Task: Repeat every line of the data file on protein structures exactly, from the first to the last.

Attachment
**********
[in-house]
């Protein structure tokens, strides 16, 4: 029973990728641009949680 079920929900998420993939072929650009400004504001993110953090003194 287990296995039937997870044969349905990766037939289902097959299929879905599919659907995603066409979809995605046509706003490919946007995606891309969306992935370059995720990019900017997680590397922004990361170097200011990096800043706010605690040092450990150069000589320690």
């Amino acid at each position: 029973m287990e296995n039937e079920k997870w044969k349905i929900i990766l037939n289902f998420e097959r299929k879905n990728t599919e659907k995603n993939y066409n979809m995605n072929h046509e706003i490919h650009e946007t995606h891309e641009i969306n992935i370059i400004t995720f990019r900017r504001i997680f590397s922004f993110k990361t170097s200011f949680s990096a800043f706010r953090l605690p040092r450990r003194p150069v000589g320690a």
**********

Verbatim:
[in-house]
């Protein structure tokens, strides 16, 4: 029973990728641009949680 079920929900998420993939072929650009400004504001993110953090003194 287990296995039937997870044969349905990766037939289902097959299929879905599919659907995603066409979809995605046509706003490919946007995606891309969306992935370059995720990019900017997680590397922004990361170097200011990096800043706010605690040092450990150069000589320690």
């Amino acid at each position: 029973m287990e296995n039937e079920k997870w044969k349905i929900i990766l037939n289902f998420e097959r299929k879905n990728t599919e659907k995603n993939y066409n979809m995605n072929h046509e706003i490919h650009e946007t995606h891309e641009i969306n992935i370059i400004t995720f990019r900017r504001i997680f590397s922004f993110k990361t170097s200011f949680s990096a800043f706010r953090l605690p040092r450990r003194p150069v000589g320690a």